Marcus Thornton Hopes To Remain With Celtics Through Trade Deadline
BOSTON (CBS) - In the closing moments of the Celtics' matchup against the Milwaukee Bucks on Saturday night, Brad Stevens drew some second guesses from Boston fans for one of the first times this season.
The Celtics were in the midst of a brutal fourth game in five nights, but had fought back admirably in the fourth quarter against the upstart Bucks, reducing a double-digit lead by the hosts to just three points in the game's final minute.
Many observers, including yours truly, wondered aloud why Marcus Thornton, arguably Boston's most dangerous shooter, was not in the game for the team's final offensive possession. Instead, Stevens went with a number of mediocre jump shooters in his final five, including Jae Crowder (33 percent 3-point shooter). Crowder missed a desperate game-tying shot from the right corner as time expired.
With the Celtics in the midst of a playoff race in the lowly Eastern Conference and still trying to win games, the question seemed fair: Why was Boston's best 3-point shooter (Thornton is hitting 40.7 percent of his 3-pointers on the season) glued to the bench? Stevens surely had his reasons for the late-game lineup but the fact Bostonians are pining for Thornton to play in such a crucial spot signifies the admirable job the 27-year-old has done this season in a difficult situation.
You see, when the Celtics traded for Thornton this past summer in a three-team trade with the Brooklyn Nets and Cleveland Cavaliers, taking on the 6-foot-4 guard was supposed to be trade filler. Danny Ainge acquired a young prospect in Tyler Zeller as well a future-first round pick from Cleveland just for agreeing to take Thornton and his bloated salary ($8.6 million) in the deal.
To most, Thornton was an afterthought for this season, likely to be buried on the bench behind other young guards like Rajon Rondo, Avery Bradley, Marcus Smart, and Evan Turner, as the team waited for his sizable deal to expire this summer.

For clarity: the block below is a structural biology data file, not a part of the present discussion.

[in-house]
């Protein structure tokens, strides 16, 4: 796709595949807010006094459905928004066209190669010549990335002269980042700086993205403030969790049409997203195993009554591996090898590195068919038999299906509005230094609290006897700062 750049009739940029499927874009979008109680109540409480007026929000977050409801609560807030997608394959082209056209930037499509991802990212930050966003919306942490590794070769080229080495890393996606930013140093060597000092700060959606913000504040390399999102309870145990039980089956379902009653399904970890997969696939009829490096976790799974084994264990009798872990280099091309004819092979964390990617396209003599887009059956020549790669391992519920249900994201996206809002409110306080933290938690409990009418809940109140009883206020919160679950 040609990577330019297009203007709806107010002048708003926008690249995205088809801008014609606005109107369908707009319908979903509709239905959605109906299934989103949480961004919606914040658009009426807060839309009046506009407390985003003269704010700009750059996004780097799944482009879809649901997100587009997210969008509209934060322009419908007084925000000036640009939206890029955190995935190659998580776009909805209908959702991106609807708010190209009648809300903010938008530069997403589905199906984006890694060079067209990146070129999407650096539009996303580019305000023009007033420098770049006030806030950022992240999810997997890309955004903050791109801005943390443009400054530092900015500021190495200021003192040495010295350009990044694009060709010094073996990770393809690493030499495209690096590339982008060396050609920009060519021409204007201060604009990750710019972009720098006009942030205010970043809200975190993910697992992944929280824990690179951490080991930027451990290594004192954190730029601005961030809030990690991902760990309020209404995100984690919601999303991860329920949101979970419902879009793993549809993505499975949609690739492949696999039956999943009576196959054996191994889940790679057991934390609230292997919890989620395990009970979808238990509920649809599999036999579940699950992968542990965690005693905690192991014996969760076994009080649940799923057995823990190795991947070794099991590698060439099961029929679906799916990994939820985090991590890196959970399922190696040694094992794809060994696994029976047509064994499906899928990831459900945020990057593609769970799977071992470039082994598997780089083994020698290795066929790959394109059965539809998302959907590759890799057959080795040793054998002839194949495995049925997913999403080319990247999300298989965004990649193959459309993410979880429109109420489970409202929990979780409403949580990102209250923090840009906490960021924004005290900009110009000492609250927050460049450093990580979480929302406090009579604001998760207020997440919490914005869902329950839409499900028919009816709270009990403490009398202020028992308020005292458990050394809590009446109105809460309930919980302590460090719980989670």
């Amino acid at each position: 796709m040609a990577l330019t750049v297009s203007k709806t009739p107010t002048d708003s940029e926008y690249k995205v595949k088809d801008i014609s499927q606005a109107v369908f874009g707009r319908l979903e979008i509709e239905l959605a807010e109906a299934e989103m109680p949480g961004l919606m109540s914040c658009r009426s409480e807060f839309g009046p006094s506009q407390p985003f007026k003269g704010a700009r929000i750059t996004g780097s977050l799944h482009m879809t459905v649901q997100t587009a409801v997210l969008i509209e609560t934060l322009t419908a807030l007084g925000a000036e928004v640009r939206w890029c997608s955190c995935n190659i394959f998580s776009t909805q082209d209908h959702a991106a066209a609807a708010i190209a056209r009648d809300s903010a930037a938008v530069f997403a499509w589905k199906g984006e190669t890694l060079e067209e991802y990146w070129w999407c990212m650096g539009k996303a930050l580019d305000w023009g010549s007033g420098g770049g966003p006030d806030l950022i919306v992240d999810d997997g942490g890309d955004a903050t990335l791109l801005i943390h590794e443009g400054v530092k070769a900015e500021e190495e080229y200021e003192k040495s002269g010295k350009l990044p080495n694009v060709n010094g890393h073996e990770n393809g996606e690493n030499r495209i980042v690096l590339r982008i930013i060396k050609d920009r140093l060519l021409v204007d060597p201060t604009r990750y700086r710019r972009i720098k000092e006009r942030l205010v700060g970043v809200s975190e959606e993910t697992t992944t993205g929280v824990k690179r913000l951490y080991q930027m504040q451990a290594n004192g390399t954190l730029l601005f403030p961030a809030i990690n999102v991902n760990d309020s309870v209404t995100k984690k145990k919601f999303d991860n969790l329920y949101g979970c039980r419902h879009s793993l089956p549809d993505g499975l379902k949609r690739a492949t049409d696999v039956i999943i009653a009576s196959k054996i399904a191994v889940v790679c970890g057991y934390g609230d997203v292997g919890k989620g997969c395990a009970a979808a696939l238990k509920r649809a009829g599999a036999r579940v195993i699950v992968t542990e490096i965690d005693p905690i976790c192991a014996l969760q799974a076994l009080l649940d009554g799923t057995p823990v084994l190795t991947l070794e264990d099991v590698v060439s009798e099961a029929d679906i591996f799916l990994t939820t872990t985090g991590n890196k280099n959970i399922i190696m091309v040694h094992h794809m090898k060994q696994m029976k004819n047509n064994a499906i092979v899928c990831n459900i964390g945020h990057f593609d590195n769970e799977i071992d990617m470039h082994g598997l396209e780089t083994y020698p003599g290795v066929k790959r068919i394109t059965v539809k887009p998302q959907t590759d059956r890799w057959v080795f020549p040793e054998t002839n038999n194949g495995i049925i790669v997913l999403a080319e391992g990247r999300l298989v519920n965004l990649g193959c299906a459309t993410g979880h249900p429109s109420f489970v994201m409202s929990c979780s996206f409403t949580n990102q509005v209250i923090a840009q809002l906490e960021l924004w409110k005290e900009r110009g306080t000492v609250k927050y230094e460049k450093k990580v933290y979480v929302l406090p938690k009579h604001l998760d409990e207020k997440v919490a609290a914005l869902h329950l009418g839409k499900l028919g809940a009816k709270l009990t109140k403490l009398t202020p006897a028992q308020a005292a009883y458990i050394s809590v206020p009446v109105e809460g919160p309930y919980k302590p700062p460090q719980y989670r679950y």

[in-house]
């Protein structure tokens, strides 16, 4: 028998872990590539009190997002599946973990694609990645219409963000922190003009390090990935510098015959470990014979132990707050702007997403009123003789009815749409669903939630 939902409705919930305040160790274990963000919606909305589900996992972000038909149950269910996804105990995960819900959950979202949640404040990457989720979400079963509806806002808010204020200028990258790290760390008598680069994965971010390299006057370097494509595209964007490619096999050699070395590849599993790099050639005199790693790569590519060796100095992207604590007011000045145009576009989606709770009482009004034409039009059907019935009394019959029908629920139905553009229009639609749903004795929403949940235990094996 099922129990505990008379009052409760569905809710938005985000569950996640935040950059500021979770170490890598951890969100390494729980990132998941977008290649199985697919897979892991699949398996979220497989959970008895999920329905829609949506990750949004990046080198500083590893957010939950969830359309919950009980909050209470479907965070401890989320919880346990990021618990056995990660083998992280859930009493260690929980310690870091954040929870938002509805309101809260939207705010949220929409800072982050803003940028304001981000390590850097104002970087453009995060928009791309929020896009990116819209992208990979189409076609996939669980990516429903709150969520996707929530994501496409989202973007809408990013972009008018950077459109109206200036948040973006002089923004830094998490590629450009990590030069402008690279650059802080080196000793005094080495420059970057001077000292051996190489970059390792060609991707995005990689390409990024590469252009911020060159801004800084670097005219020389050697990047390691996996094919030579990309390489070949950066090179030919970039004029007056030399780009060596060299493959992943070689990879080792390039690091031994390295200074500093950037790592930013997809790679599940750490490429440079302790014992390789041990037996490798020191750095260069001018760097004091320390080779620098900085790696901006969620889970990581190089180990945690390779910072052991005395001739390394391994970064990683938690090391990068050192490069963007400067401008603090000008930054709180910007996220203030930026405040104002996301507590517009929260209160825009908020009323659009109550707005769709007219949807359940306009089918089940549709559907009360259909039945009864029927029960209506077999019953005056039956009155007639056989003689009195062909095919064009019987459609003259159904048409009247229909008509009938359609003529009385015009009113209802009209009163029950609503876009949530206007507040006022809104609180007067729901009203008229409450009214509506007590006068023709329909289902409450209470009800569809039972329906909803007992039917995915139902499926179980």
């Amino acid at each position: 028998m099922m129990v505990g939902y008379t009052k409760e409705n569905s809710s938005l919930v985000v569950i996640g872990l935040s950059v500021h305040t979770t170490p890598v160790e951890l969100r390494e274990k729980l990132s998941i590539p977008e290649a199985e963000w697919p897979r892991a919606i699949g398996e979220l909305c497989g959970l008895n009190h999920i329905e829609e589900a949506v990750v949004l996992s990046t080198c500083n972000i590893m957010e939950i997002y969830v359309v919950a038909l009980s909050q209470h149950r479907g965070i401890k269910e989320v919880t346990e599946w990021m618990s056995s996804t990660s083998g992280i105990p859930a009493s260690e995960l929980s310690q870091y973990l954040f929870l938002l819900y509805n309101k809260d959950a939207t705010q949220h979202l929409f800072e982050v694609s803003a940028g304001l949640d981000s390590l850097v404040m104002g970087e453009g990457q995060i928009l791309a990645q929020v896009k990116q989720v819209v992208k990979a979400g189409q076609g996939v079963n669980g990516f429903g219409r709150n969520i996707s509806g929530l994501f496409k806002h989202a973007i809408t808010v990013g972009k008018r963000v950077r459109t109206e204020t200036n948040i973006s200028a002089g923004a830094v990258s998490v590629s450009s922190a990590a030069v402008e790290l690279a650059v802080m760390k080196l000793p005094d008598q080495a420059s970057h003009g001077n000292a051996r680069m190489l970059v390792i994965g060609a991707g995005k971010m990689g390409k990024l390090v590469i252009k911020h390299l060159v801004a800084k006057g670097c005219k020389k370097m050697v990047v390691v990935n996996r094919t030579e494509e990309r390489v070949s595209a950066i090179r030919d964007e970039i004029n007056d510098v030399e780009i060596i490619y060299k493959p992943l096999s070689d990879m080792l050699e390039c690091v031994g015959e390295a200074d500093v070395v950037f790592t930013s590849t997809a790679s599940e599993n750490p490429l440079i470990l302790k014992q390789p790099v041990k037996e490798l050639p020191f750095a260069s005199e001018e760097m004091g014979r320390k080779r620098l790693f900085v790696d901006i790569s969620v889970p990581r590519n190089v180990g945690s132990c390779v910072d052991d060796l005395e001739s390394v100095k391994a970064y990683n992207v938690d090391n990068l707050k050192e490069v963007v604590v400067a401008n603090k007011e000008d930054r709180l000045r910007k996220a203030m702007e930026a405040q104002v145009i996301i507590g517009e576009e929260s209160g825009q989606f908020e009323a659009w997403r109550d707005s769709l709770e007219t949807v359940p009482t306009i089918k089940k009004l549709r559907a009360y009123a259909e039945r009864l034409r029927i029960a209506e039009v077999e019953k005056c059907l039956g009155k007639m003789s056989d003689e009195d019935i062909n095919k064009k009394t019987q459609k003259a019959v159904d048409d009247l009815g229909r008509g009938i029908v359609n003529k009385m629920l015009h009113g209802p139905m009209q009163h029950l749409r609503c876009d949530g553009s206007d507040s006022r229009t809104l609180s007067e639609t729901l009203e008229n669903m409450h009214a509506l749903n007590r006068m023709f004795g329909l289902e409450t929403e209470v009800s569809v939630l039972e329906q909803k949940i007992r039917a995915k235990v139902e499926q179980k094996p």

Instead, Thornton has proved to be one of the most consistent players on the roster over the first 50 games of the year. The former Brooklyn Net is playing a career-low 16.2 minutes per game, but shooting a scorching 40 percent from downtown, good enough for 20th in the NBA.
His production has also improved since returning from a calf injury that sidelined for 11 games back in December, helping him improve a floundering Boston offense. Thornton has scored in double figures in eight of the past 15 games, including five of the past seven, as the Celtics have climbed back into the playoff hunt.
The stellar production would seemingly make the bench spark plug a trade candidate before the Feb. 19 trade deadline, but getting moved to his fifth team in six NBA seasons is not something the young guard is looking for.
"I would like to stay here," Thornton said last week. "Who wouldn't? We've got a good thing going. But like I said, it's not controllable. I can't control it. So whatever happens, happens."
Thornton's large salary make him a tough candidate to find a deal for, so the veteran guard may get his wish, as he continues to help Boston's young roster progress.
"It's been great. It's still not over yet," Thornton warned. "Feb. 19 is still a long time from now, so we'll see how that goes, too. For the time being, everybody's just here playing. Off the court we're great with each other, so that helps too."
Brian Robb covers the Celtics for CBS Boston and contributes to NBA.com, among other media outlets. You can follow him on Twitter @CelticsHub.
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